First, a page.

In: Diseases of Aquatic Organisms, Vol. 43, No. 2, 14.11.2000, p. 117-126.

Research output: Contribution to journalArticle

Chen, MF, Yun, S, Marty, GD, McDowell, TS, House, ML, Appersen, JA, Guenther, TA, Arkush, KD & Hedrick, R 2000, 'A Piscirickettsia salmonis-like bacterium associated with mortality of white seabass Atractoscion nobilis', Diseases of Aquatic Organisms, vol. 43, no. 2, pp. 117-126. https://doi.org/10.3354/dao043117
Chen, M. F. ; Yun, S. ; Marty, G. D. ; McDowell, T. S. ; House, M. L. ; Appersen, J. A. ; Guenther, T. A. ; Arkush, K. D. ; Hedrick, Ronald. / A Piscirickettsia salmonis-like bacterium associated with mortality of white seabass Atractoscion nobilis. In: Diseases of Aquatic Organisms. 2000 ; Vol. 43, No. 2. pp. 117-126.
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AU - Yun, S.

AU - Marty, G. D.

AU - McDowell, T. S.

AU - House, M. L.

AU - Appersen, J. A.

AU - Guenther, T. A.

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AU - Hedrick, Ronald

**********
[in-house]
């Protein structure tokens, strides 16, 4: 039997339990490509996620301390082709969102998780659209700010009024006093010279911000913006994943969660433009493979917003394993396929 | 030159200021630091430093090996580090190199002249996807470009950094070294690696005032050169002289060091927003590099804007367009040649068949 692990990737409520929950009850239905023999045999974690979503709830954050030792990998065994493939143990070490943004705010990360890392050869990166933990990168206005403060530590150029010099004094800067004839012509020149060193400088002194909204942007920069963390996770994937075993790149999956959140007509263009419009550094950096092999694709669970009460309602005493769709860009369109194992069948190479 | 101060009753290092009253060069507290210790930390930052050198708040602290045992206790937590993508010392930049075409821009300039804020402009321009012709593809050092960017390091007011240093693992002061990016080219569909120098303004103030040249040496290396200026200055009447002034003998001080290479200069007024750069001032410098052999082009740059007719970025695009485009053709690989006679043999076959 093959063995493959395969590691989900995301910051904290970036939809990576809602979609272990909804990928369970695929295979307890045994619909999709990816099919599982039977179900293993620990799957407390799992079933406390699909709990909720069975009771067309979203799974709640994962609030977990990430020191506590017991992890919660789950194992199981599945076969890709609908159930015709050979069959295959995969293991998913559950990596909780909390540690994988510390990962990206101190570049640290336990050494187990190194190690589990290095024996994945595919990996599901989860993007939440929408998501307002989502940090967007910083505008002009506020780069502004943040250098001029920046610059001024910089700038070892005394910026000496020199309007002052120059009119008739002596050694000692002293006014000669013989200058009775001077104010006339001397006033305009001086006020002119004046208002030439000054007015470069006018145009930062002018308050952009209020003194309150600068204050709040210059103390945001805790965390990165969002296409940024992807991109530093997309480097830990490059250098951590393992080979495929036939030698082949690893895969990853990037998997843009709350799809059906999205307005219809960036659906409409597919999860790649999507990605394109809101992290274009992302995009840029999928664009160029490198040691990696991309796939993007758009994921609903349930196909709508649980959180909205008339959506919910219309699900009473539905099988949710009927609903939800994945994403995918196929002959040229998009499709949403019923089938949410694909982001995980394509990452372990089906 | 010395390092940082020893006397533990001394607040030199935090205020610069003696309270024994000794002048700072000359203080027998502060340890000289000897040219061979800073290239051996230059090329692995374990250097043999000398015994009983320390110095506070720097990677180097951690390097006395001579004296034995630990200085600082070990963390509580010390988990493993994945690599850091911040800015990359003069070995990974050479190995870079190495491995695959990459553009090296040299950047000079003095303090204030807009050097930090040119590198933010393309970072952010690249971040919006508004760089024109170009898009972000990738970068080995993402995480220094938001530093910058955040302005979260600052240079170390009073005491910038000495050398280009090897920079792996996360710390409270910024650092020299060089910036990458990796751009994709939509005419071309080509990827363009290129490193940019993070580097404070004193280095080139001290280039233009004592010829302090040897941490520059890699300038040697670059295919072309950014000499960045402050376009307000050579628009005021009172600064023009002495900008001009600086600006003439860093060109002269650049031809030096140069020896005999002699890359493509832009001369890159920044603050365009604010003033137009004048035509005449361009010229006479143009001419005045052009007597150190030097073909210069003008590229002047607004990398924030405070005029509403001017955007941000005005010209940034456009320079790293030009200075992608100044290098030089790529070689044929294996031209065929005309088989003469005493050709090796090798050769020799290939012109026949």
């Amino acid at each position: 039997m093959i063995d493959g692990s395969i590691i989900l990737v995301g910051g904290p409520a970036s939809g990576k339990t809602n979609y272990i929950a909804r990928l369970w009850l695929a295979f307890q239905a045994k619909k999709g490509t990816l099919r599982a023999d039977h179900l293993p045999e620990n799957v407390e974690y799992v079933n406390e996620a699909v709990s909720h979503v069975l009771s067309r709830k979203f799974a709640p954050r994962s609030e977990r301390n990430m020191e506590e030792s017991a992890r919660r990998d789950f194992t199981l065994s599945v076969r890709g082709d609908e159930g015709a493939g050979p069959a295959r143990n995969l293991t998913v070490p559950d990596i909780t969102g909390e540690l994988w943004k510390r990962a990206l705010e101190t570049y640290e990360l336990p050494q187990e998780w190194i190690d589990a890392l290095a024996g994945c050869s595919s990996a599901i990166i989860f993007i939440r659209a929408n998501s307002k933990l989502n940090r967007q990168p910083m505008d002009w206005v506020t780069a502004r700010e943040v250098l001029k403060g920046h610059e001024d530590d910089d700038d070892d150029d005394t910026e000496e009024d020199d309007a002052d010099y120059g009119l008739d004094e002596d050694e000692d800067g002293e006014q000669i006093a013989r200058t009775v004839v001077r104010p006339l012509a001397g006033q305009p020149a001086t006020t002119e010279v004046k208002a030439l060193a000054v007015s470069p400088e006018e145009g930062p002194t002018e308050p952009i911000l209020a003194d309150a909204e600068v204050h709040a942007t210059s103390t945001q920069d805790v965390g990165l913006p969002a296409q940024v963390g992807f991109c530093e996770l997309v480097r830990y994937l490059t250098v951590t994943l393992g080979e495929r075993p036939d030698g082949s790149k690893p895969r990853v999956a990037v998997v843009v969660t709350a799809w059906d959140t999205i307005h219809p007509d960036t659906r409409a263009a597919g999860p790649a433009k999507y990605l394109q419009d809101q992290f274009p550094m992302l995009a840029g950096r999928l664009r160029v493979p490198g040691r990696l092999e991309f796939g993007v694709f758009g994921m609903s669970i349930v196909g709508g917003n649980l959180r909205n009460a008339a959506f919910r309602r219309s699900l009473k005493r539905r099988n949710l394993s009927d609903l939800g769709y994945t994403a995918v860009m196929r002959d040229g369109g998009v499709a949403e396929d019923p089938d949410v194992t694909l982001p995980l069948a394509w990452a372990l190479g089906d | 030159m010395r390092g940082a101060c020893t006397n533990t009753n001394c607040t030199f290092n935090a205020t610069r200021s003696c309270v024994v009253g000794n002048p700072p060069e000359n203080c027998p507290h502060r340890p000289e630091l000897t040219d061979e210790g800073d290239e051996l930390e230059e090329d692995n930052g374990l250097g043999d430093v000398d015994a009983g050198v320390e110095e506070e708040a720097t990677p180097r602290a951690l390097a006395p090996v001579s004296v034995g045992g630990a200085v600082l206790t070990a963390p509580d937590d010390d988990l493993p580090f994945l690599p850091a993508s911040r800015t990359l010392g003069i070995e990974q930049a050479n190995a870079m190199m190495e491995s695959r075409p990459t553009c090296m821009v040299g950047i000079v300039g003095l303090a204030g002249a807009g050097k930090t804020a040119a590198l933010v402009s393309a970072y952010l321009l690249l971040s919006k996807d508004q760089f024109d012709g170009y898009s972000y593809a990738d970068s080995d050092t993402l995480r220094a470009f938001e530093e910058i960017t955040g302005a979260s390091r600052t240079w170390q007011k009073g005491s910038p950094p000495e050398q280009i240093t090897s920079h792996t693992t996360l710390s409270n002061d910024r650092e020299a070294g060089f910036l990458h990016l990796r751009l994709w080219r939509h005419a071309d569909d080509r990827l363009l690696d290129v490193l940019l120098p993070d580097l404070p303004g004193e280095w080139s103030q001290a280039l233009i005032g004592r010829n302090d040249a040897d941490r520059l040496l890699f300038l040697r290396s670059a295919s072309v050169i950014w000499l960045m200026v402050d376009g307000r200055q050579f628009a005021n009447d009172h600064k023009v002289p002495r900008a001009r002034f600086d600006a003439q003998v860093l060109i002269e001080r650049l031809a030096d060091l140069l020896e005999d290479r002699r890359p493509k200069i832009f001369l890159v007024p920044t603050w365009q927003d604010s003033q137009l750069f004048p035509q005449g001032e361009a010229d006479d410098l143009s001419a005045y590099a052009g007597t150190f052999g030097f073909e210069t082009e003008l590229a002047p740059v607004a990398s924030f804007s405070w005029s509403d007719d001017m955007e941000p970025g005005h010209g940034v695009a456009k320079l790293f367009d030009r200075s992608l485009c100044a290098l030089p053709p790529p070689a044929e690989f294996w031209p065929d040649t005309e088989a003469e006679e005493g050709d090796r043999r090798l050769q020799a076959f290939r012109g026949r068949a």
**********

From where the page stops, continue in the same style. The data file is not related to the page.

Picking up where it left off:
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N2 - Mortality among hatchery-reared juvenile white seabass Atractoscion nobilis in southern California, USA, was associated with infections by a Piscirickettsia salmonis-like organism (WSPSLO). Infected fish had no consistent external signs other than pale gills, lethargy and impaired swimming behavior. Internally, the kidney and spleen were enlarged, and some fish had livers with multiple pale foci. Smears from infected kidney, liver, and spleen stained with Wright-Giemsa had intracytoplasmic coccoid organisms, often in pairs, that ranged in size from 0.5 to 1.0 μm. Microscopic lesions included multifocal hepatic, renal, and splenic necrosis, and intralesional macrophages often contained the WSPSLO. The bacterium was isolated from infected fish on cell lines of salmonid (CHSE-214) and white seabass (WSBK) origin. The WSPSLO induced plaque formation and destroyed the cell monolayers within 10 to 14 d incubation at temperatures of 15 and 20°C. The bacterium retained infectivity for cell lines up to 14 d at 4 and 13°C, up to 7 d at 20°C, but it was inactivated at 37 and 56°C within 24 and 1 h, respectively. Freezing at -20°C reduced infectivity by 100-fold. Dehydration and resuspension in distilled water completely inactivated the bacterium. In contrast, the WSPSLO retained nearly all of its infectivity for CHSE-214 cells following a 72 h period in seawater at 20°C. Polyclonal rabbit antibodies made to the WSPSLO reacted specifically in indirect fluorescent antibody tests (IFAT) with the bacterium in cell cultures and smears from infected fish tissues. Tissue smears from infected salmon or CHSE-214 cells with P. salmonis reacted weakly with the anti-WSPSLO serum. Conversely, polyclonal anti-P. salmonis serum produced a weakly positive reaction with the WSPSLO from infected CHSE-214 cells. The WSPSLO as propagated in CHSE-214 cells was highly virulent for juvenile coho salmon Oncorhynchus kisutch, inducing 80% mortality within 10 d of intraperitoneal injection of 102.5 50% tissue culture infectious doses per fish. We conclude that the bacterium from white seabass possesses antigenic differences from P. salmonis yet possesses virulence for salmon equal to known strains of P. salmonis.